The implication when this is brought into the conversation is, implicitly or explicitly, that we should forsake the wisdom of this world – the questions raised by philosophy, psychology, science, archaeology – and have faith in the wisdom of God and in his Holy Word, the “plain” reading of scripture. To accept an old earth and evolution or to question the historicity of Adam, Noah, Babel, Job, or Jonah and suggest that the genre of these passages carries truth in a different form, is to succumb to the wisdom of the world, forsaking the wisdom of God (it is usually fine to turn the Song of Songs into an allegory though).

In the 1 Cor. 23 Paul notes that Christ crucified is “a stumbling block to the Jews and foolishness to the Greeks” (1. Cor. 1:23). I have at times heard people claim that this view of Christ crucified as “foolishness” explains the resistance to so-called “biblical” views of creation be they young earth, old earth progressive creation, or intelligent design.

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The Assured Results of Modern Science?

I have begun reading the new book Adam and the Genome by Dennis Venema and Scot McKnight. This book provides an important and novel contribution to the discussion of science and Christian faith. The book joins a number of other excellent books combining scientific and theological expertise. Science, Creation and the Bible: Reconciling Rival Theories of Origins by Richard Carlson and Tremper Longman III combines the expertise of a physicist (Carlson) and an Old Testament scholar (Longman) to address questions of origins. Longman contribution to the book sheds important light on the genre and context of the Old Testament texts on origins. God and the Cosmos: Divine Activity in Space, Time and History by theologian Harry Lee Poe and chemist Jimmy H. Davis looks at God’s interaction with this world, and the influence of science on the ways we think about God’s action. I’ve read, reviewed and recommend both of these books.

For many Christians, however, the question of divine action, important as it is to the theologian, does not impact day-to-day faith. The age of the earth is a non-question, although many books, including Science, Creation and the Bible, provide important new insights. The real sticking point of evolution (and even the age of the earth) comes down to the nature of human kind as the image of God, followed by Adam and the fall. The important scientific questions revolve around evolution and human evolution in particular and on the New Testament importance of Adam as the first man and the original sinner. Adam and the Genome targets these important questions. Dennis is a professor of biology at Trinity Western University. He is an evolutionary biologist and a Christian. Scot McKnight (known, of course, to this audience) is a New Testament scholar and theologian. Together they have given us a thought-provoking book to start a journey through the question. I will be digging into the book and highlighting important points and questions over the next … however long it takes. If interested, pick up a copy, read along, and join the conversation.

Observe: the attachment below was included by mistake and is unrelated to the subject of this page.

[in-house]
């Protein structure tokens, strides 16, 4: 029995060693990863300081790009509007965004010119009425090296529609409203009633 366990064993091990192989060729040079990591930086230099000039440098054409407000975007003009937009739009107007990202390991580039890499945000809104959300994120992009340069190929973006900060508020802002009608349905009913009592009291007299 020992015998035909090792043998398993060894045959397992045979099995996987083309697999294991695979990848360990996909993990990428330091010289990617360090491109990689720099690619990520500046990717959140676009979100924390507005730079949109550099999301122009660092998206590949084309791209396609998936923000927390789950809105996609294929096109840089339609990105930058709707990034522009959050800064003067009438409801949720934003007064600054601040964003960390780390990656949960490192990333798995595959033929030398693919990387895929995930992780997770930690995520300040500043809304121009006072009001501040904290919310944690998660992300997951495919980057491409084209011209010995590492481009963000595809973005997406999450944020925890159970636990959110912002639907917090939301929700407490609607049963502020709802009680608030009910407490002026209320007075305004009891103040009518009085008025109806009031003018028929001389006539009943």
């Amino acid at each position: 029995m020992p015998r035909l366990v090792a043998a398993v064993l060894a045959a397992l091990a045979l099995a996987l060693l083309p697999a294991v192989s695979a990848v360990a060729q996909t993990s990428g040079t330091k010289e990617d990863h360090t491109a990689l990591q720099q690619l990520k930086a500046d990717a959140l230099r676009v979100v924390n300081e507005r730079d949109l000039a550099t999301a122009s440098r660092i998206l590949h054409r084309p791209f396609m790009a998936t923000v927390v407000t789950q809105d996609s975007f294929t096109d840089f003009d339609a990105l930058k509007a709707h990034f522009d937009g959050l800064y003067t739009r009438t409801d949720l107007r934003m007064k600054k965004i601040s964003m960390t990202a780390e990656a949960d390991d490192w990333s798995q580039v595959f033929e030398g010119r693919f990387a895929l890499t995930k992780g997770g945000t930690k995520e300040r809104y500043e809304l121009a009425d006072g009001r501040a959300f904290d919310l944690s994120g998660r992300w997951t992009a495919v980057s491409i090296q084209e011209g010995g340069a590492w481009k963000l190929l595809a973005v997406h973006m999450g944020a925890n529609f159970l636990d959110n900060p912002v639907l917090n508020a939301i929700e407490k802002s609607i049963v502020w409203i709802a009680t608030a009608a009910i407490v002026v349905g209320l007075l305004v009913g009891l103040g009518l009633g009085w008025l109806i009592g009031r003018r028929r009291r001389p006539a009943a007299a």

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Revisiting the Fall

J. Richard Middleton has thought-provoking post at BioLogos that deals Evolution and the Historical Fall (now a couple of weeks old, but I only read it in the last few days). This short essay is well worth reading, and worth some comment here.

(1) A historical Fall. Richard, like many of the rest of us, finds the biblical and empirical case for a Fall of some sort compelling. He points out that the the Scriptures clearly teach a fallen humanity. But it goes a little deeper than this: